Cosmatesque # 4: the next ring

The central circle is now appliquéd onto its light background ring, ready for the next stage.

Outer ring segment

Lower left quarter coloursOuter ring piecesThis is the beginning of the second, outer ring. It feels as if it’s going to take forever… A small exaggeration, but there’s a lot of very small bits there. The large triangles alternate dark umber and slate, the small triangles alternate charcoal and golden amber, separated by a zigzag of limestone. Fiddly in the extreme, especially the zigzag, which has to be made up of two pieces. I considered making large limestone triangles and then appliquéing everything else to them, but it wasn’t successful; the fabric was too floppy to get nice straight lines, so I’ve persisted with the EPP method, which has the virtue of producing completely consistent shapes so long as you’re meticulous in how you sew the bits together.

There was some useful learning from the first circle:

•  When making the triangles, fold down and stitch the edge which will be on the outside last. This means that all the excess will be pointing away from the outside edge.
•  Press everything away from what will be the inner and outer edges.
•  Trim seam allowances down as much as possible before joining the shapes, especially on corners
•  Don’t stress if things don’t line up exactly. You can always unpick a bit of basting and ease out some of the seam allowance to make things line up.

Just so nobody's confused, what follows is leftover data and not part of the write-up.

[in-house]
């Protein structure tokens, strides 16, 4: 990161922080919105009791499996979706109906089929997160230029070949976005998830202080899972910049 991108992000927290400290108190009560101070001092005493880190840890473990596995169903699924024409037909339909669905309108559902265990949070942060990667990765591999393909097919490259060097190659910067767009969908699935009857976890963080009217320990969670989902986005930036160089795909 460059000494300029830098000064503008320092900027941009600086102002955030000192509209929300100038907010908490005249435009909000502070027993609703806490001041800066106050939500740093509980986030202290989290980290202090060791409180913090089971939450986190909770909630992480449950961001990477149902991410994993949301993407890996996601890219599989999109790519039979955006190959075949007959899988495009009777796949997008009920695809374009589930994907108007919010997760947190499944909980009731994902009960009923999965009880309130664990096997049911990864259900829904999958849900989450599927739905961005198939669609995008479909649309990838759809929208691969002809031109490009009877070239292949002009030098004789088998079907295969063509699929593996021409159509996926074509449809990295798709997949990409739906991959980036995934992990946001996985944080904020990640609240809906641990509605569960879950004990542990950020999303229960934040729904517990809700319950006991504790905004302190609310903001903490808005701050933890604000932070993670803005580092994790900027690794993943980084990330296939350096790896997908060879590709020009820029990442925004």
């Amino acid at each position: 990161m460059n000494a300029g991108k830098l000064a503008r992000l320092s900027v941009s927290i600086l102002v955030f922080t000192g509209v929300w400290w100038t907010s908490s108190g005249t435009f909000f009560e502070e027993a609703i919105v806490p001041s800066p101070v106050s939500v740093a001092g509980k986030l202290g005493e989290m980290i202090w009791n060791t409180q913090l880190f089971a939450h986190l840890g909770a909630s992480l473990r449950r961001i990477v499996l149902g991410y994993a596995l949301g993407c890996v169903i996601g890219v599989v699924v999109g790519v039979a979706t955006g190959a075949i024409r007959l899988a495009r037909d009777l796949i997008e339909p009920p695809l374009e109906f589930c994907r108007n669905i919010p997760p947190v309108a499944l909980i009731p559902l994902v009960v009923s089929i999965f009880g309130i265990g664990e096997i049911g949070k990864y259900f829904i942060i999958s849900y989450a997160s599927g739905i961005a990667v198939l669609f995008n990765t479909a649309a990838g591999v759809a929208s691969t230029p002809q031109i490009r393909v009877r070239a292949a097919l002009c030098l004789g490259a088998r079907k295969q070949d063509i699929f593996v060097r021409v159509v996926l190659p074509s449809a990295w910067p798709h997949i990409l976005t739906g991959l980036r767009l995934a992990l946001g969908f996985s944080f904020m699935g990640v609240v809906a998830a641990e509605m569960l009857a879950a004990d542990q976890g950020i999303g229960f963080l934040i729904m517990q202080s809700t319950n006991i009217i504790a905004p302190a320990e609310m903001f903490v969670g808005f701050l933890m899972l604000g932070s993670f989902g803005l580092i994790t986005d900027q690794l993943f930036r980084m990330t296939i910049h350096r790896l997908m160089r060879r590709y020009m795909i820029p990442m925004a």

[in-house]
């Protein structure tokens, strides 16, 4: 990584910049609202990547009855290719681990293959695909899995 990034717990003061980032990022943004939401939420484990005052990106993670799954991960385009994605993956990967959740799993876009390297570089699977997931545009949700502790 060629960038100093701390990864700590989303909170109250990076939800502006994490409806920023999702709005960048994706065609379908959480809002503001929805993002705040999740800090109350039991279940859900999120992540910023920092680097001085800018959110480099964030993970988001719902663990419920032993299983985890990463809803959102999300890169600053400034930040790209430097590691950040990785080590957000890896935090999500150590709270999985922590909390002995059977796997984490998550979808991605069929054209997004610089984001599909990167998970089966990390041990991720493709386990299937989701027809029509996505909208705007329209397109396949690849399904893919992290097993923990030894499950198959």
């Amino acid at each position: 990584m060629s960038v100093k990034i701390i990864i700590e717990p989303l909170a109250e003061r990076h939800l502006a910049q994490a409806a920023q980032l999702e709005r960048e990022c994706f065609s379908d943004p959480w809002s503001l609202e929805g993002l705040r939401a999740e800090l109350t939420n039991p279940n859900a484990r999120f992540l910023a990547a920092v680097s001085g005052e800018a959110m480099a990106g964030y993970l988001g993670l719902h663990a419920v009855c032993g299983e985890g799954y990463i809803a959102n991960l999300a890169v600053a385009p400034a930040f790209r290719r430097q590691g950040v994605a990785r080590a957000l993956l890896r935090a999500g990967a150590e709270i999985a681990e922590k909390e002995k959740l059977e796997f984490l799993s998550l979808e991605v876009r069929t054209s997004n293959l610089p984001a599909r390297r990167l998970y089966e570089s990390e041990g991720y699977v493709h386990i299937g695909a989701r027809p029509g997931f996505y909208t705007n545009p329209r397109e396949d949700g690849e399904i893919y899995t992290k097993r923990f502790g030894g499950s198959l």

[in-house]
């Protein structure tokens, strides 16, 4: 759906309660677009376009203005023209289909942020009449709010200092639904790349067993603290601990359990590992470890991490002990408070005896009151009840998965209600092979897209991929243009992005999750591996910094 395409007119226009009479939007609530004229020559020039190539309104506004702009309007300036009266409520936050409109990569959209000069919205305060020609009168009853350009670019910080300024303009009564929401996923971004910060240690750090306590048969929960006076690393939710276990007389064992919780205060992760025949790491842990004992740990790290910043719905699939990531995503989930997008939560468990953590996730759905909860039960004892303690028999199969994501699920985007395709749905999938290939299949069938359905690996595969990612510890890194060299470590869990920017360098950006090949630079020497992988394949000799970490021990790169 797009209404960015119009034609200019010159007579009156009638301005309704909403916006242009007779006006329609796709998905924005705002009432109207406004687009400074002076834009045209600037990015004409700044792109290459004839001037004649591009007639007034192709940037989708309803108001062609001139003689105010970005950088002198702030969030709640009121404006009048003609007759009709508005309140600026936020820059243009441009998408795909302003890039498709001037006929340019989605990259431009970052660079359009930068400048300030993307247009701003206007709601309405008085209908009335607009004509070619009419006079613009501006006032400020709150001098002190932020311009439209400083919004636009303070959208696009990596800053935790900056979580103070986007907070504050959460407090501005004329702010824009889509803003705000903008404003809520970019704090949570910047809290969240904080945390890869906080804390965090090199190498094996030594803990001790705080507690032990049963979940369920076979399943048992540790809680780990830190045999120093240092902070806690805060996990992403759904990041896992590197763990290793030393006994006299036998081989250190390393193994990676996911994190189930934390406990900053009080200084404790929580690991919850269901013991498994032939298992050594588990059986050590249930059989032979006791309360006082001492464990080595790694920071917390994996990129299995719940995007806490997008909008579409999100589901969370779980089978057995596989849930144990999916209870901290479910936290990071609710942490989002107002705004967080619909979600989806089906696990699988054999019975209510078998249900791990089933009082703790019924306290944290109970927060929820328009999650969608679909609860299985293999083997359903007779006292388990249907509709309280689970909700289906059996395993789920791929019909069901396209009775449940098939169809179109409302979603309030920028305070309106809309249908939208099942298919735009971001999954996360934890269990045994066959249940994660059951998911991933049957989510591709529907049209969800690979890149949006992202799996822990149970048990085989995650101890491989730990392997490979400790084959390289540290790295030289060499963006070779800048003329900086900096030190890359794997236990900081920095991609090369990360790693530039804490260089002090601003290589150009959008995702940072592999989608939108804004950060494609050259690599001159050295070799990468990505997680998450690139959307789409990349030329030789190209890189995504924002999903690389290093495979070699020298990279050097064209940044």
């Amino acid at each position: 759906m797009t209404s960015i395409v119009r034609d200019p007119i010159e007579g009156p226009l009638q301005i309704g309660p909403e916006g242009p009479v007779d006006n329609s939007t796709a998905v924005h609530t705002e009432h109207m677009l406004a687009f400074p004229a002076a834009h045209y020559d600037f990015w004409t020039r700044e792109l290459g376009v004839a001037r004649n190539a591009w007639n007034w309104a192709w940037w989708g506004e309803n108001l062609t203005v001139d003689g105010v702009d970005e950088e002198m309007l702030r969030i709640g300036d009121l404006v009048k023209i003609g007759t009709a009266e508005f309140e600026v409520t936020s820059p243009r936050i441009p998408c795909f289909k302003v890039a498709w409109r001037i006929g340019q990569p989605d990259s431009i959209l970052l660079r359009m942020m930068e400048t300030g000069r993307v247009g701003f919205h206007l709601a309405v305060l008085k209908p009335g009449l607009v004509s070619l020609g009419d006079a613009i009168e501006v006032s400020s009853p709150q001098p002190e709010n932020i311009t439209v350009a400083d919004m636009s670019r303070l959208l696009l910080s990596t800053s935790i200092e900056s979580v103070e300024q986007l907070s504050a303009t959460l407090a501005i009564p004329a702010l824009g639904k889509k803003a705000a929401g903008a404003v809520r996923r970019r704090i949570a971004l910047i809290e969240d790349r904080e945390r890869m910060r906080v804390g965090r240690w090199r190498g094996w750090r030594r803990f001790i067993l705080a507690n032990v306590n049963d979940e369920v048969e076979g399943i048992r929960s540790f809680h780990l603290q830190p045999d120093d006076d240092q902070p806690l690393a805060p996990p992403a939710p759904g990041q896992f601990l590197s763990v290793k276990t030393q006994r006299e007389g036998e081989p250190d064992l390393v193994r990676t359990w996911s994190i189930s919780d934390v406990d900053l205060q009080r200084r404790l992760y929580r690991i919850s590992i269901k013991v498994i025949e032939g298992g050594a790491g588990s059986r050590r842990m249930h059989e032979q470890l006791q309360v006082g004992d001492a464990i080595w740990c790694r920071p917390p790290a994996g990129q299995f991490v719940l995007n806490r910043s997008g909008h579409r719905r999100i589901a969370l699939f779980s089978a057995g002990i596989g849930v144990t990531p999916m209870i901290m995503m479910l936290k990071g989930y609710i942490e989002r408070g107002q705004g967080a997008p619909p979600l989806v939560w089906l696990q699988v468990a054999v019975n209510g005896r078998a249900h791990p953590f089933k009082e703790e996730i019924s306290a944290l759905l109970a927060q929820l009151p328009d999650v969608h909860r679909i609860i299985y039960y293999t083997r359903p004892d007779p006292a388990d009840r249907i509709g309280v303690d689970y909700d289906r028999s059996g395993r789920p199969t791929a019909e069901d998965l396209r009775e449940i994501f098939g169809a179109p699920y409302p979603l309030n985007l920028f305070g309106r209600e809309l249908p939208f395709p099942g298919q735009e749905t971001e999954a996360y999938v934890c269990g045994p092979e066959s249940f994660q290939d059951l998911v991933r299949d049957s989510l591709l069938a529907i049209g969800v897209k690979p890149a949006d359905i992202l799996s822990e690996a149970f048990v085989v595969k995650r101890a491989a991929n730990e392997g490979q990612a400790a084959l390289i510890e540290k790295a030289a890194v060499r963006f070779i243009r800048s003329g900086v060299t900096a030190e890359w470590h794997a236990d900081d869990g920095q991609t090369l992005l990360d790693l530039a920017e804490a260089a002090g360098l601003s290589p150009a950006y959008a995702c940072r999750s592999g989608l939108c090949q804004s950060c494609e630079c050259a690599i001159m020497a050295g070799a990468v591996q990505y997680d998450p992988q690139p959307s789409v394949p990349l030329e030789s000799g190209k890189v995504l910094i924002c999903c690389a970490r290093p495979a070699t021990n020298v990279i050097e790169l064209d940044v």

•  Do not press pieces basted with polyester thread too hot. You will melt the thread onto the fabric. Don’t ask how I know this, it’s a sore subject 😦

Sore enough, in fact, that it has meant I had to replace my iron. It has seen a lot of action, spent hundreds of long, long hours switched on, and was now regularly overheating, leaking boiling hot water onto my feet, tripping the household power socket fuse (entailing tedious trips down two flights of stairs and outside to the power board) and showing clear signs of corrosion on the charging pins (it was a cordless version, and had to be returned to the stand to reheat after every use). However, since I bought it on special offer about three years ago when it was on sale at one third of the normal price, I had bought two. Out with the old, in with the new. I must admit it feels a bit safer now, and I’m not missing the smell of burning insulation or the scalded feet….

In a recent post, Esther over at ipatchandquilt used a fantastic craquelure print on a block she was making for one of the F2F members.  I saw it and immediately knew it would be perfect for this project, so she’s very kindly sending me half a metre when it’s my turn to receive my F2F blocks in May.  I’m just waiting to hear if there’s anything I can make or do for her in return…